Guest / Limited Access /

With this year's battering of Wall Street financiers, Christian-owned banks, credit unions, and investment houses are looking like a safer place for investors and ministries to park their money.

Deposits are up 12 percent this year at the Evangelical Christian Credit Union (ECCU). While the stock market was suffering its worst one-day loss since 2001 in September, the Christian Community Credit Union (CCCU) added 200 accounts, swelling its membership to nearly 30,000.

"We don't do residential mortgages or investment vehicles that have underlying mortgages," commented Mark Holbrook, president of ECCU, which manages $3 billion in assets. "We do banking and loans for ministries. The vast majority of churches and ministries are fundamentally sound."

"We've never made any subprime loans," said CCCU CEO John Walling, pointing out it has had no write-offs in 32 years of offering church or ministry loans.* "We have very low losses; our delinquencies are less than one percent."

The problem is centered on the housing sector and at Wall Street's upper echelons, said Rusty Leonard, founder and CEO of Stewardship Partners Investment Counsel of Matthews, North Carolina.

Since there isn't much representation of Christian financial firms in those arenas, he doesn't expect to see much impact from the Wall Street mess.

"Christian firms, financial and otherwise, are generally better off because they tend to avoid debt and speculative practices," Leonard said.

There are exceptions. Two Christian-owned banks in Atlanta have failed since last year, most recently Integrity Bank in late August.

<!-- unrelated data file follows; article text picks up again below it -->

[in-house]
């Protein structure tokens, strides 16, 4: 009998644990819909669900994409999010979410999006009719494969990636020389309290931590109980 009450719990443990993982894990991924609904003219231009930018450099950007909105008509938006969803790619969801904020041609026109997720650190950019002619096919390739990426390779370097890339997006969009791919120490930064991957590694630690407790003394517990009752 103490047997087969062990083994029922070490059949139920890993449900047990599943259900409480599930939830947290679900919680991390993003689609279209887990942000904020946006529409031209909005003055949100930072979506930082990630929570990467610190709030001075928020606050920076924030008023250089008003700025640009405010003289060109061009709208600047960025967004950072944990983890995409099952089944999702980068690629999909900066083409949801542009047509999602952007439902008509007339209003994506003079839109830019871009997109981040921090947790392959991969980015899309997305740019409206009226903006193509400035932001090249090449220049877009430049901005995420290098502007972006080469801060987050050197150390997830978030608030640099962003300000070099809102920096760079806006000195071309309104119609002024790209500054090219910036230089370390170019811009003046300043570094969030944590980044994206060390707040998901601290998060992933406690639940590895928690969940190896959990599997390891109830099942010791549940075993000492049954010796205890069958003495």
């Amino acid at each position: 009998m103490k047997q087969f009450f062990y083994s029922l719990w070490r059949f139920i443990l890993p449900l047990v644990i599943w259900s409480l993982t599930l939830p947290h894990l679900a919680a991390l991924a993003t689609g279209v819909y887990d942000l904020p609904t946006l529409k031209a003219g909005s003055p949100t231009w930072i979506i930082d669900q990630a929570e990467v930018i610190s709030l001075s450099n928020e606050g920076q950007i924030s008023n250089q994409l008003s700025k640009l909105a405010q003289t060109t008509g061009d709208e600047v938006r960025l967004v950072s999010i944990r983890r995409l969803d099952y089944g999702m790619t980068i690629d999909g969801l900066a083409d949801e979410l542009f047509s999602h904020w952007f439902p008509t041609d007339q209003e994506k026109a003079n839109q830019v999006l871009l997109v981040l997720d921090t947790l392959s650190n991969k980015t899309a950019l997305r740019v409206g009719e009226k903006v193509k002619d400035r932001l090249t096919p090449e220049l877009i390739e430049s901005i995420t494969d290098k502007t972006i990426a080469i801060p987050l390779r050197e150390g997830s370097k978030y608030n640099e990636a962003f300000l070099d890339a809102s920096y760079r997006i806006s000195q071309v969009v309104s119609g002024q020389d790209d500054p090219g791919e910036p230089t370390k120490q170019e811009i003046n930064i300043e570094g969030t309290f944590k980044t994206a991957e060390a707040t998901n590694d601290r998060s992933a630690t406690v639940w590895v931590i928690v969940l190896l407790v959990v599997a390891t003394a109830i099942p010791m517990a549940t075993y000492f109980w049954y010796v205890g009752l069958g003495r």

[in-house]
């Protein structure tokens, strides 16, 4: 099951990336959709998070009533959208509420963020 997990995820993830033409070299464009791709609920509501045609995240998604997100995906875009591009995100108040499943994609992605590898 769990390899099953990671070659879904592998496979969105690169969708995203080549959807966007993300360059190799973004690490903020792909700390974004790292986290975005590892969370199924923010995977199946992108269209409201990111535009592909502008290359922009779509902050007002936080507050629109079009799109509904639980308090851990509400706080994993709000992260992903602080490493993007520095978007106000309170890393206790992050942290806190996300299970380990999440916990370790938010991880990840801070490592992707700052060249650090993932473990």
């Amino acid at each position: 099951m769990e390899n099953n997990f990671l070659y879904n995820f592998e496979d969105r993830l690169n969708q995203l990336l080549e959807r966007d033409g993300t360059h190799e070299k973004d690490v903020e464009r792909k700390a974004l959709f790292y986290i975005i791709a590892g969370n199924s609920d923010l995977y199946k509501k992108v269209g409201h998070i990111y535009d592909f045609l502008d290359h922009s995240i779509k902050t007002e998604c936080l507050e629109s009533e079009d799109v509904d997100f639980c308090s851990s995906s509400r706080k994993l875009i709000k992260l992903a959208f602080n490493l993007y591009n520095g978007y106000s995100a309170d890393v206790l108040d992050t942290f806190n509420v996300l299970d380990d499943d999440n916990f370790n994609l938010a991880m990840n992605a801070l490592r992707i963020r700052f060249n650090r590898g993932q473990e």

Whether the Christian financial industry could imitate Wall Street's merger climate remains to be seen. While no one Christianity Today spoke to was aware of any ...

Subscriber access only You have reached the end of this Article Preview

To continue reading, subscribe now. Subscribers have full digital access.

Read These NextSee Our Latest
Current IssueWhen God Is Strange and Awful
Subscriber Access Only
When God Is Strange and Awful
Victor Lee Austin was living a Song of Songs life. Then he learned what it’s like to become Job.
RecommendedBlue-Collar Contentment
Blue-Collar Contentment
A parent's lesson from where providence meets the American dream.
TrendingBlessed Are the Agnostics
Blessed Are the Agnostics
How I learned to see my unbelieving husband through God’s eyes.
Editor's PickWhy the Local Church Is Trending Up
Why the Local Church Is Trending Up
We needn't be afraid about the future of our congregations.
Christianity Today
Christian Financial World Sees Silver Lining in Banking Mess
hide thisAccess The Archives

In the Archives

September 2008

To continue reading, subscribe now for full print and digital access.